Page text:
Pintip, what was your inspiration for writing STAR-CROSSED?
My husband and I are total foodies. For over a decade, we would say to each other after a particularly big meal, “Wouldn’t it be great if we could transfer our calories to someone who really needs them?” One night, I was lying in bed drifting off to sleep when it suddenly struck me that this would make a pretty cool idea for a book. (I’d also like to note how often ideas come to me as I’m falling asleep!)
Of course, the premise of STAR-CROSSED is a little more complicated. Because land is scarce on the planet of Dion, not enough food can be produced to feed the entire colony. Thus, Princess Vela steps up to receive a genetic modification that will allow her to convert food into energy more efficiently. The nutrition is then extracted from her via a pill and distributed to the rest of the colony.
The genetic modification means that Vela will have to cut short her life by 60 years — but that’s not her biggest problem. She’s been tasked with choosing a boy fit to die so that her father, the King, may continue to live. But the person who emerges as the best candidate is . . . the boy she’s loved all her life.
What scene was really hard for you to write and why, and is that the one of which you are most proud? Or is there another scene you particularly love?
The hardest scene for me to write — and the one of which I’m the most proud — was the very last scene of this novel. When I conceive of my stories, sometimes I know exactly how the book will end, and other times, I surprise myself as I am writing. In STAR-CROSSED, it was the former: from the beginning, I knew that Vela would have to make an impossible choice, and I always knew what that choice would be.
However, that knowledge didn’t make it any easier to write this scene. I feel like I am doing something right when I cry while writing. And I certainly cried my eyes out as I wrote this finale, so I hope that it will resonate with my readers, as well!
How long or hard was your road to publication? How many books did you write before this one, and how many never got published?
Long. Very long. And hard. Really hard. I wrote for about 15 years before I got my first offer of publication. In that time, I managed to accrue 150 rejections — 100 from agents and 50 from publishers. FORGET TOMORROW was the fourth book I wrote, and the one with which I signed with my literary agent. STAR-CROSSED was the fifth. THE DARKEST LIE was the sixth. All three of them went on submission before I received my first offer for STAR-CROSSED. And then, all three books sold, to two different publishers, plus four more books, in the space of 7 months.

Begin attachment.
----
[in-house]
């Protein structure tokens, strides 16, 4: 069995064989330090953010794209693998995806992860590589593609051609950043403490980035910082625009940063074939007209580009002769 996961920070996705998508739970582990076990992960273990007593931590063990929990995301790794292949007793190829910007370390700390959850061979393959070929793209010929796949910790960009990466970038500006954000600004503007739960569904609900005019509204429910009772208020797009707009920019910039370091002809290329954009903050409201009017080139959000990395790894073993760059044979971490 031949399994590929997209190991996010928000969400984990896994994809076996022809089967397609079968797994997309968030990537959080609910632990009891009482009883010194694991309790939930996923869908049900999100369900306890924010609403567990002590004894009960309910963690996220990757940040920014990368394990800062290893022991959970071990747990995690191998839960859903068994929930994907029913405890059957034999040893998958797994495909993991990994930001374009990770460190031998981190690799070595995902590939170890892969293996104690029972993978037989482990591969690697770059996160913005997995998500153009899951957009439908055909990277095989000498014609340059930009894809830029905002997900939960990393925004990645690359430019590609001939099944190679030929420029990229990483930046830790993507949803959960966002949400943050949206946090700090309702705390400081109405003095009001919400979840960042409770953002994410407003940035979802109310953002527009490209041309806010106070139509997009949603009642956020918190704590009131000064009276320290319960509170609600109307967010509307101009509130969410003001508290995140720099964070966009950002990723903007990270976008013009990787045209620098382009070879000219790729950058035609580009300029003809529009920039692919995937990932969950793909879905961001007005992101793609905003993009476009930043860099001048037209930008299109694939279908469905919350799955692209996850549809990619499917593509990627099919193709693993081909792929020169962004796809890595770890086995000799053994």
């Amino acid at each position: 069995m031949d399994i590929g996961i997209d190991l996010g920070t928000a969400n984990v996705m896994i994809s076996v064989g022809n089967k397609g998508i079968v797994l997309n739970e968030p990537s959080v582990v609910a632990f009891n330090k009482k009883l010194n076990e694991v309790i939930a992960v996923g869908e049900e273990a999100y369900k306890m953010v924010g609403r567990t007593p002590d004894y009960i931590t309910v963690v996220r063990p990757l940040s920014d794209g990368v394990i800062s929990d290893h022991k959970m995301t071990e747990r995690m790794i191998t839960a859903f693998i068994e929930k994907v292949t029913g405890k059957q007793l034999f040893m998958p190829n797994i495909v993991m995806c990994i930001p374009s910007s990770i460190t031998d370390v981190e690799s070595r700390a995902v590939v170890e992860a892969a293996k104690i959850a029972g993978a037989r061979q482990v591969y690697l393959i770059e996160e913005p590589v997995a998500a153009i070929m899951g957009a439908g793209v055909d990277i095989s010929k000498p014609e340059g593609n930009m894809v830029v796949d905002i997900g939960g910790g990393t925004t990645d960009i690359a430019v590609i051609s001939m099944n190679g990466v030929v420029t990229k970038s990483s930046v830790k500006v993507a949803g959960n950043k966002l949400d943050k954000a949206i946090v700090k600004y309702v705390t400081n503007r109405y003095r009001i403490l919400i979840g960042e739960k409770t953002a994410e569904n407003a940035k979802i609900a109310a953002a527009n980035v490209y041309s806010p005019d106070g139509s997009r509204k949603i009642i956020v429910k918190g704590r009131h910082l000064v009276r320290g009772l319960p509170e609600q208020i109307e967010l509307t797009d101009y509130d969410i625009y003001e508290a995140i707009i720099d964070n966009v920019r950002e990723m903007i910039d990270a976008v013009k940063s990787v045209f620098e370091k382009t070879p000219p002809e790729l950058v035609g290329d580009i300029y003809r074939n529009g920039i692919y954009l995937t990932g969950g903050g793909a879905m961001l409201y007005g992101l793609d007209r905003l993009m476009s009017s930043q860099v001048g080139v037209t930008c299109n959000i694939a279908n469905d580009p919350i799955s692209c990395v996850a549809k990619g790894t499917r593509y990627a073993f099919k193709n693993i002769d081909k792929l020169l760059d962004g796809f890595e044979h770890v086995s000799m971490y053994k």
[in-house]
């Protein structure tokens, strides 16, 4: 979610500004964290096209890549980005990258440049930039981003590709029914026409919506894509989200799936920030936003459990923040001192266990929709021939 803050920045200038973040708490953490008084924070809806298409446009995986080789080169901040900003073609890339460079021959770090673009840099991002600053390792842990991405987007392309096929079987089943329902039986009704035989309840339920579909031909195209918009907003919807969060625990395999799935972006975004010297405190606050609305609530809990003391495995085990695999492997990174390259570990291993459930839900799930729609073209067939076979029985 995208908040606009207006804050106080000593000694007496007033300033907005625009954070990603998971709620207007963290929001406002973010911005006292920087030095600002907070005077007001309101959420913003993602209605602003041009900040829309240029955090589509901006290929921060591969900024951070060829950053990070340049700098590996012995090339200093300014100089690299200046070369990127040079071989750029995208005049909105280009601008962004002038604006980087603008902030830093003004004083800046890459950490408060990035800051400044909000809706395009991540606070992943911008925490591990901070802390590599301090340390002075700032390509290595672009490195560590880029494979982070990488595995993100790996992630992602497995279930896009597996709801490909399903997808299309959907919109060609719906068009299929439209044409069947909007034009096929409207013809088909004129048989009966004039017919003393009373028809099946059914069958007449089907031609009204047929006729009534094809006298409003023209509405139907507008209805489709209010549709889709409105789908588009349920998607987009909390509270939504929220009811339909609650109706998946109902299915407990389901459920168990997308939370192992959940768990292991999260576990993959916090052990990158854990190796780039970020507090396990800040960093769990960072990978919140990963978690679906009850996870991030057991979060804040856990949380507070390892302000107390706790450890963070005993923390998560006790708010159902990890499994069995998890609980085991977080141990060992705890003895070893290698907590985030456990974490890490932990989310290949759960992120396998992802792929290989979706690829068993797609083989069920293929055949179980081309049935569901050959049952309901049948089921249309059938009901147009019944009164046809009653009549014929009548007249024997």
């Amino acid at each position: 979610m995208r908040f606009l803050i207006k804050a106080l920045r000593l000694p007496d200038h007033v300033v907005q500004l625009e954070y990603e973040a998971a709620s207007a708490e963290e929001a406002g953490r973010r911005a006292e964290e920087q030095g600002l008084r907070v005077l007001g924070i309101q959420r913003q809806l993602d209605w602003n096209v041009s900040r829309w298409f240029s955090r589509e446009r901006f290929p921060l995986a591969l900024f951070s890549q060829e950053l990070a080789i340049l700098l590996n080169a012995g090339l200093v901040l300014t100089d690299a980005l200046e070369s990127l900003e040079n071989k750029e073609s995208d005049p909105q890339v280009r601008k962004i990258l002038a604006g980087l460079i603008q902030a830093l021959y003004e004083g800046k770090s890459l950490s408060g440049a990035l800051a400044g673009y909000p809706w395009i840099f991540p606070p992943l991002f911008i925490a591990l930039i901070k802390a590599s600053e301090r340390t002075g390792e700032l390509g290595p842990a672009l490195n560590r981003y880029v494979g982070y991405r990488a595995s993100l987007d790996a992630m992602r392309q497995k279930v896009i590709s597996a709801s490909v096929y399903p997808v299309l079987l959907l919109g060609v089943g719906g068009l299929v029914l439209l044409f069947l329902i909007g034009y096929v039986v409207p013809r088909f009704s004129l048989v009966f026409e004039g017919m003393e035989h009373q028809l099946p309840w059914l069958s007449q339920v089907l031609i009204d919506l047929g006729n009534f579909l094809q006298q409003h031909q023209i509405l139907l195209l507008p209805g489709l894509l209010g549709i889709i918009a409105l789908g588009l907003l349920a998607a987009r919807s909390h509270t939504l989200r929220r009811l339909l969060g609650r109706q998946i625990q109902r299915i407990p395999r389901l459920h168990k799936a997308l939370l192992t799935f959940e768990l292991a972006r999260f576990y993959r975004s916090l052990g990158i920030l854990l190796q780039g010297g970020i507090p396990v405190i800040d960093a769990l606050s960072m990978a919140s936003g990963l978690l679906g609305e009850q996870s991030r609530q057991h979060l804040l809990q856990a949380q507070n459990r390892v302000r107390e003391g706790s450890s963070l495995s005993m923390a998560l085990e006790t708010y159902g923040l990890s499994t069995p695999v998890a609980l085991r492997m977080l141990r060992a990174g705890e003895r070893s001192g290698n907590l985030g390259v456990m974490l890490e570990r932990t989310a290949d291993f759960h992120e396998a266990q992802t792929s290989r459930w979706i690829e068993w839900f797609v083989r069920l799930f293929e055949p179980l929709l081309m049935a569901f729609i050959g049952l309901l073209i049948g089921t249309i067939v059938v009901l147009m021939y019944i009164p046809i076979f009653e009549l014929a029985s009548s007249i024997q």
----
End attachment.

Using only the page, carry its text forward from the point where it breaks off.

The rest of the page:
The three books I wrote before FORGET TOMORROW are all safely on the shelf. The first one is an utter disaster. However, I actually feel quite fondly about the second and third, so maybe I’ll dust them off and revise them someday.
What are you working on now?
I am putting the finishing touches on MALICE, which releases on February 5, 2019! This book is about a girl who finds out that a boy in her class will one day create a virus that will wipe out two-thirds if the world...and she has to decide if she can take his still-innocent life today in order to save millions in the future.
ABOUT THE BOOKStar-Crossed
by Pintip Dunn
Princess Vela's people are starving.
Stranded on a planet that lacks food, Vela makes the ultimate sacrifice and becomes an Aegis for her people. Accepting a genetic modification that takes sixty years off her life, she can feed her colony via nutrition pills. But her best friend is still getting worse. And she's not the only one.
Now the king is dying, too.
When the boy she's had a crush on since childhood volunteers to give his life for her father's, Vela realizes her people need more than pills to survive. As tensions rise between Aegis and colonists, secrets and sabotage begin to threaten the future of the colony itself.
Unless Vela is brave enough to save them all…
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ABOUT THE AUTHOR
Pintip’s novel FORGET TOMORROW won the 2016 RWA RITA® for Best First Book, and SEIZE TODAY won the 2018 RITA for Best Young Adult Romance. Her books have been translated into four languages, and they have been nominated for the following awards: the Grand Prix de l’Imaginaire; the Japanese Sakura Medal; the MASL Truman Award; the Tome Society It list; and the Romantic Times Reviewers’ Choice Award. Her other titles include REMEMBER YESTERDAY, THE DARKEST LIE, GIRL ON THE VERGE, STAR-CROSSED, and the upcoming MALICE.
Have you had a chance to read STAR-CROSSED yet? Do you know your ending before you start a story? Do you make yourself cry while writing? Share your thoughts about the interview in the comments!
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